Let $f: \mathcal{M}_n(F)\to F$ be a linear functional, satisfying $$ f(A)=0\text{ whenever }A^2=0$$Show that $f(A)=c\operatorname{tr}(A)$ for some $c\in F$. Can someone help me out here? I am out of ideas in this one. Thanks.

  • $\begingroup$ I don't think that your condition alone is sufficient for $f$ to be a scalar multiple of a trace- see my answer below. However, I might have missed something. One needs to show (or have) that $f(e_{i,i})$ have the same value for each $i$. $\endgroup$ – voldemort Oct 14 '14 at 13:48
  • $\begingroup$ These comments are enough. One just has to find a basis of the space of traceless matrices, such that $B^2=0$ for all the elements in the basis. $\endgroup$ – daw Oct 14 '14 at 13:51
  • $\begingroup$ @daw: I might be missing something obvious: but why is this counter example wrong? take $n=2$, and let $f(E_{1,1})=1$, $f(E_{2,2})=0=f(E_{1,2})=f(E_{2,1})$. Then $f$ is not a scalar multiple of the trace. $\endgroup$ – voldemort Oct 14 '14 at 13:53
  • $\begingroup$ Of course I meant extend $f$ linearly in my example above.. $\endgroup$ – voldemort Oct 14 '14 at 13:54
  • $\begingroup$ @voldemort see the matrix $C$ in my example below: $C^2=0$, but $f(C)\ne0$ for your $f$. $\endgroup$ – daw Oct 14 '14 at 14:05

Denote by $E_{ij}$ the matrices with all entries zero with the exception of the entry $(i,j)$ that is $1$.

Then $E_{ij}^2 = 0 $ for all $i\ne j$.

The matrices $\{E_{ij}, i \ne j\}$ are linear independent. The set $$ \{ E_{ij}, i\ne j\} \cup \{ E_{ii}-E_{jj}, i< j\} $$ is a basis of the space of all matrices with zero trace. However, $(E_{ii}+E_{jj})^2 \ne 0$.

Notice that $$ C:=\begin{pmatrix} 1 & 1 \\ -1 & -1 \end{pmatrix} $$ satisfies $C^2=0$. Moreover, $tr(C)=0$.

Set $F_{ij}:= E_{ii} + E_{ij} - E_{ji} - E_{jj}$, $i<j$. Then with the matrix $C$ in mind, we find $F_{ij}^2 =0$. Moreover, $tr(F_{ij})=0$. And the set $$ \{ E_{ij}, i\ne j\} \cup \{ F_{ij}, i< j\} $$ is a basis of the set of matrices with zero trace. Hence it follows $f(A)=0$ for all matrices with trace zero.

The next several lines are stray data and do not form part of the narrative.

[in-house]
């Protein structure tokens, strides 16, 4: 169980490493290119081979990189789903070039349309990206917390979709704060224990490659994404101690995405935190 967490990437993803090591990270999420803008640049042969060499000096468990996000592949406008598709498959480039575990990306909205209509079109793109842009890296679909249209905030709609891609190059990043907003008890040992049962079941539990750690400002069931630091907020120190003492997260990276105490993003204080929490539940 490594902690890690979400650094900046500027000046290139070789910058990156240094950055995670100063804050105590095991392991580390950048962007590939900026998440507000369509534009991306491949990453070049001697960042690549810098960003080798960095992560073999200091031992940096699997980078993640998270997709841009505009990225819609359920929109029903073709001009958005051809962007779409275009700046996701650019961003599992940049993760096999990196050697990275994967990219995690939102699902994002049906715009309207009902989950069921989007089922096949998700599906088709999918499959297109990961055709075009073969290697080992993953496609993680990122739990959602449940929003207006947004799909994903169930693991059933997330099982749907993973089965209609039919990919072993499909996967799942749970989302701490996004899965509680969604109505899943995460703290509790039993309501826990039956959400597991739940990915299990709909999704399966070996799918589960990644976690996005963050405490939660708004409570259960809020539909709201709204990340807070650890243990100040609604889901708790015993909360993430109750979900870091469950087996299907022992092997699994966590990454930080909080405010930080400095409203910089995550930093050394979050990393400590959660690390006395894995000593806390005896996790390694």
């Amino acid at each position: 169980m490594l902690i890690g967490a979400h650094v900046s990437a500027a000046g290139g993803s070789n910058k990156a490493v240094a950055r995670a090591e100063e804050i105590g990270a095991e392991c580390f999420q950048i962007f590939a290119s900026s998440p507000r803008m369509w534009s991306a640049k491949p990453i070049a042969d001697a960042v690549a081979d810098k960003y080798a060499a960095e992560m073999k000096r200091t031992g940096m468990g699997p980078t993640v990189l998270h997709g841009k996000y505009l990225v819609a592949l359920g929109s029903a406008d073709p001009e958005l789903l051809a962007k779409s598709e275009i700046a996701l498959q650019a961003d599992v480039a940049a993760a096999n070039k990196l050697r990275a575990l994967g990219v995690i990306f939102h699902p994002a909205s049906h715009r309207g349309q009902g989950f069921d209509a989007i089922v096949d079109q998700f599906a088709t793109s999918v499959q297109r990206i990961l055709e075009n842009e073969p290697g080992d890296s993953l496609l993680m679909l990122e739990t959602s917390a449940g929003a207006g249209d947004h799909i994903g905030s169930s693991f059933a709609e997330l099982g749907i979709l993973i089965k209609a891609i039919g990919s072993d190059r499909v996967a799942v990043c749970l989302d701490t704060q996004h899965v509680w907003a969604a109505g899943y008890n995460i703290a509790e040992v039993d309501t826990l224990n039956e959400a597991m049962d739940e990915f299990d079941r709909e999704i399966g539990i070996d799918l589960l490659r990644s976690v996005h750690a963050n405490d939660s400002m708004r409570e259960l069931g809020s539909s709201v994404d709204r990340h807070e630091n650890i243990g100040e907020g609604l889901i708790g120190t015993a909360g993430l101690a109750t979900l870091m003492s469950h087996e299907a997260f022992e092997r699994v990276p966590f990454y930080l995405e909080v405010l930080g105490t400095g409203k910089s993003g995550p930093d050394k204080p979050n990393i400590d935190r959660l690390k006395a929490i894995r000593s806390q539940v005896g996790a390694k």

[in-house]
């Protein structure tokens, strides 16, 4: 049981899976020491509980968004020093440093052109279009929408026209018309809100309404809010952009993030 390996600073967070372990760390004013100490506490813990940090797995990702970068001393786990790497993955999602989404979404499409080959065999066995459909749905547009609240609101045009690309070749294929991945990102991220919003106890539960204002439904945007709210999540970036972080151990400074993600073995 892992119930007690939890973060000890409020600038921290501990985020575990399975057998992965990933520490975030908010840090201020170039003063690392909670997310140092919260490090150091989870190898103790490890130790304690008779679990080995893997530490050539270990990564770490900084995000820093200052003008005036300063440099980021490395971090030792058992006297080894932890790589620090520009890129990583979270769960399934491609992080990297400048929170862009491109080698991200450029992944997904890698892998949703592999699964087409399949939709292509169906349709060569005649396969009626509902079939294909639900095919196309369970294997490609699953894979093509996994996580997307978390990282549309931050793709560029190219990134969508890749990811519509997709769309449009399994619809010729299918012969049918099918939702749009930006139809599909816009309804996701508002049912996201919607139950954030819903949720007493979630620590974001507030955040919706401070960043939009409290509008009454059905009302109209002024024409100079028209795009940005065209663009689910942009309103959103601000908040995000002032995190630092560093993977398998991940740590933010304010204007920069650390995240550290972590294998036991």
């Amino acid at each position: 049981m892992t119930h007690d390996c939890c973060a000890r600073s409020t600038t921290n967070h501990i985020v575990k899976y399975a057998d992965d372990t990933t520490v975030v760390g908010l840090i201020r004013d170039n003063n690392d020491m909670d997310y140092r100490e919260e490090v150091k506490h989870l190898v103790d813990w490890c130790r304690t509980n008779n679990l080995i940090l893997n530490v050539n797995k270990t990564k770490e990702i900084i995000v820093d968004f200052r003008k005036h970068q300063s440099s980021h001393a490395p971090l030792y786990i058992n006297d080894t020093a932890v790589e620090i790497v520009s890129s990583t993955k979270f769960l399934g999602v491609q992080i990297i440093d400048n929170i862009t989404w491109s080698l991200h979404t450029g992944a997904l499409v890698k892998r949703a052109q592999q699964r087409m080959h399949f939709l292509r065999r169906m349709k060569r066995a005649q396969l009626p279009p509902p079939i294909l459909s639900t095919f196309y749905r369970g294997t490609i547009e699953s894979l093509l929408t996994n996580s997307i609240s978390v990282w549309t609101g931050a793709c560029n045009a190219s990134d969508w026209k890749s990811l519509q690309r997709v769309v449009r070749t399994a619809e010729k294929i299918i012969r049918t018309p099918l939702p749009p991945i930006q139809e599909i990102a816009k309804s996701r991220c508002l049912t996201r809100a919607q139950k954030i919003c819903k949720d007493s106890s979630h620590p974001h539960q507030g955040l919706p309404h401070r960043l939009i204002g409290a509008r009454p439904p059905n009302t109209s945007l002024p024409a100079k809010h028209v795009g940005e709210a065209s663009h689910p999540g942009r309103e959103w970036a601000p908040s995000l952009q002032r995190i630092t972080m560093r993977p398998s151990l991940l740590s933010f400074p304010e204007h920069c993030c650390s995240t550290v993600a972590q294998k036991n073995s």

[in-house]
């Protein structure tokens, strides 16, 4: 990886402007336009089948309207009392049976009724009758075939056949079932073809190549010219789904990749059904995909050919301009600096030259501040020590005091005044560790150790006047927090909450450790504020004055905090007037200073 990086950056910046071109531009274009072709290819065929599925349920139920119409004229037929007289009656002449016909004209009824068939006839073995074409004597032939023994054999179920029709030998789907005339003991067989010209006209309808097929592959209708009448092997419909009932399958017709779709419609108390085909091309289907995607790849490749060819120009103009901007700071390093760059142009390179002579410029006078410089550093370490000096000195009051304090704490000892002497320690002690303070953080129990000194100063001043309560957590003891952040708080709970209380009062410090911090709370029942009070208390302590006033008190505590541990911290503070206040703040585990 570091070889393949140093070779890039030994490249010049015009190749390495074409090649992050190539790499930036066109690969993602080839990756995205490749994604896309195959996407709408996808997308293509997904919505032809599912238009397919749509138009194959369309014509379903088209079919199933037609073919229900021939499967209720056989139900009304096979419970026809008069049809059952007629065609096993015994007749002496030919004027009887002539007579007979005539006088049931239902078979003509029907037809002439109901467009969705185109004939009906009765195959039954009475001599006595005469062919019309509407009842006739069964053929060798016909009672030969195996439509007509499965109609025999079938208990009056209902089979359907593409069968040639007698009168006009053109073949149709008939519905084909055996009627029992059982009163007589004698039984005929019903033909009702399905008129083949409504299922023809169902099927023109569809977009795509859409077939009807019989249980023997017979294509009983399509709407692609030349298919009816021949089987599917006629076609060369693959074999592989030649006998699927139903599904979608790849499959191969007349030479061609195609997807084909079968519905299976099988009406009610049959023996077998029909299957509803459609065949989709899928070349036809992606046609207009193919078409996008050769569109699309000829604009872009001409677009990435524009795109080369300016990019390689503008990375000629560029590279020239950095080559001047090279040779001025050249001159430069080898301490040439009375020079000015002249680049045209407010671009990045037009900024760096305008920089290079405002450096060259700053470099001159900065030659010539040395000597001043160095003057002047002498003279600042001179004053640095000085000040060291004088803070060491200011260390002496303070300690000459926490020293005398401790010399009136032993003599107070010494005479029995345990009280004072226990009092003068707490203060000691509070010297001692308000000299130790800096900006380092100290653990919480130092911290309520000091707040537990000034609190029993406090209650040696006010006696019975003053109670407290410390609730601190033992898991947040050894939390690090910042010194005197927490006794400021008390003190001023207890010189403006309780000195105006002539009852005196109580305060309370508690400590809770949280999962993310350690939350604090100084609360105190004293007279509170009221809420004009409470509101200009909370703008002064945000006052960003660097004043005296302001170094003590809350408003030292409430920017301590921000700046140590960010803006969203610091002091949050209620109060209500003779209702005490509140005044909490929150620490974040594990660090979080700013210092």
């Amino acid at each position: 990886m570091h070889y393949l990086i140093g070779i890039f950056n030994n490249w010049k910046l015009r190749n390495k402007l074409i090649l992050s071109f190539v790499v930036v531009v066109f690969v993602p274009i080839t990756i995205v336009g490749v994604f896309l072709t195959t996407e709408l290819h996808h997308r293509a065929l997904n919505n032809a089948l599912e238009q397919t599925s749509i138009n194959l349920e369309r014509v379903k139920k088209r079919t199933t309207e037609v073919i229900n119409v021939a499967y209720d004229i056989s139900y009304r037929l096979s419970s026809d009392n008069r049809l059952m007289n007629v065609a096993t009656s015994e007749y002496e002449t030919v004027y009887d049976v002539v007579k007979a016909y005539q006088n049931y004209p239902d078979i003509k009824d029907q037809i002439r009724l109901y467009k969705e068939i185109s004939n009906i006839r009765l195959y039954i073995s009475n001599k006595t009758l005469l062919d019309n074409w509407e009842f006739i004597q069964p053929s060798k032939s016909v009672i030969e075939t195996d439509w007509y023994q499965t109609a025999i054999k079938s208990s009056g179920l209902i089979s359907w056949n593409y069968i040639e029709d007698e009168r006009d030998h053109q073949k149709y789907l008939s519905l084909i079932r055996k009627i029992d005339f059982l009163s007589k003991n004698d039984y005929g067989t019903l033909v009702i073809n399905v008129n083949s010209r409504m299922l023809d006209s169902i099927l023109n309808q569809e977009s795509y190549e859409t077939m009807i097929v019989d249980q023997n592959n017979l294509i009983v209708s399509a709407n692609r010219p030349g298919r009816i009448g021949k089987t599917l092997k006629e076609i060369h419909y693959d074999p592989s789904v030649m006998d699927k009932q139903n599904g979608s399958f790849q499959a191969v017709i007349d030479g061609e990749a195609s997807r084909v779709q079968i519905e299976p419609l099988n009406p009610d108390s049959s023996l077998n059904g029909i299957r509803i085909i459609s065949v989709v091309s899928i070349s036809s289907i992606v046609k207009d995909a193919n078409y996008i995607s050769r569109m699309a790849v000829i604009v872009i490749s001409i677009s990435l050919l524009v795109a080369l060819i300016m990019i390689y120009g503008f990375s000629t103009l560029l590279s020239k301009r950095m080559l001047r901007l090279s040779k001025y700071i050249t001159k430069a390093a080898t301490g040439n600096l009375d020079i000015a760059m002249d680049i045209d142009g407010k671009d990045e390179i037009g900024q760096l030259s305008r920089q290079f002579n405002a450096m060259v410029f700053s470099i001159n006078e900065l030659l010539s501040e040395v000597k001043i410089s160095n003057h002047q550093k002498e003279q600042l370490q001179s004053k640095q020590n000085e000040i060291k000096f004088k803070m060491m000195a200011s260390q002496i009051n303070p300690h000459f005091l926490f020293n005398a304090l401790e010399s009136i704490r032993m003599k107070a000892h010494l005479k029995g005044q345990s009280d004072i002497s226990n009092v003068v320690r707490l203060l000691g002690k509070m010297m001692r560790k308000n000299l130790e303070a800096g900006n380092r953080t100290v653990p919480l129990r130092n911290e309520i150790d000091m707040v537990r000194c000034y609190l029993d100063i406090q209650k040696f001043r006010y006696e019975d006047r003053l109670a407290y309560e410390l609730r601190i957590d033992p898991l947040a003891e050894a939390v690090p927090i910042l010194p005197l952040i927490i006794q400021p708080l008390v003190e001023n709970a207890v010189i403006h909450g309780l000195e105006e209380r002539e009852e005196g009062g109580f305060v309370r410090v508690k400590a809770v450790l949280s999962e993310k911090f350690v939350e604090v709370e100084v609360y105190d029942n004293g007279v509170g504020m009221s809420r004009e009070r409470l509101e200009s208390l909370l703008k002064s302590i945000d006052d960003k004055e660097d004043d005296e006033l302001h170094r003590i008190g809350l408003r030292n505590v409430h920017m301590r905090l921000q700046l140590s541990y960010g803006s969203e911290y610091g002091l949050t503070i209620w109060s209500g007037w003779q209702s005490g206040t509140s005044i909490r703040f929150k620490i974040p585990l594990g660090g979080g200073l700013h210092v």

Since the set of all matrices with zero trace has dimension $n^2-1$, which is one less than the dimension of the space $\mathcal M_n$, it follows $$ f(A) = c \ tr(A). $$ To see this, extend the basis above by $n^{-1}I_n$ to a basis of $\mathcal M_n$. Then $f$ is completely determined by $f(I_n)$, as $f(B)=0$ for $B$ with $tr(B)=0$.

Since any matrix $A$ can be written as $A= tr(A)n^{-1}I_n + B$ with $tr(B)=0$, it follows $$ f(A) = tr(A)\underbrace{n^{-1} f(I_n)}_{=:c}. $$


Every rank$~1$ endomorphism $\def\tr{\operatorname{tr}}\phi$ of an $n$-dimensional space with trace$~0$ satisfies $\phi^2=0$. This can be obtained from the more general fact that every rank$~1$ matrix$~A$ has minimal polynomial $X(X-\tr A)$, but also simply be expressing $\phi$ on a basis obtained by completing a basis of the $n-1$-dimensional subspace $\ker\phi$, for which the final diagonal entry equals $\tr\phi=0$.

One easily sees that the space of matrices of trace$~0$ is spanned by its subset of (traceless) matrices of rank$~1$: it suffices to note that every elementary matrix $E_{i,j}$ (with $i\neq j$) has rank$~1$, as does every nonzero (traceless) matrix with equal entries along each of its rows. Then the fact that $f$ vanishes on matrices$~A$ with $A^2=0$ implies it vanishes on all matrices of trace$~0$, and therefore it must be a multiple of the trace function.


Your Answer

By clicking “Post Your Answer”, you agree to our terms of service, privacy policy and cookie policy

Not the answer you're looking for? Browse other questions tagged or ask your own question.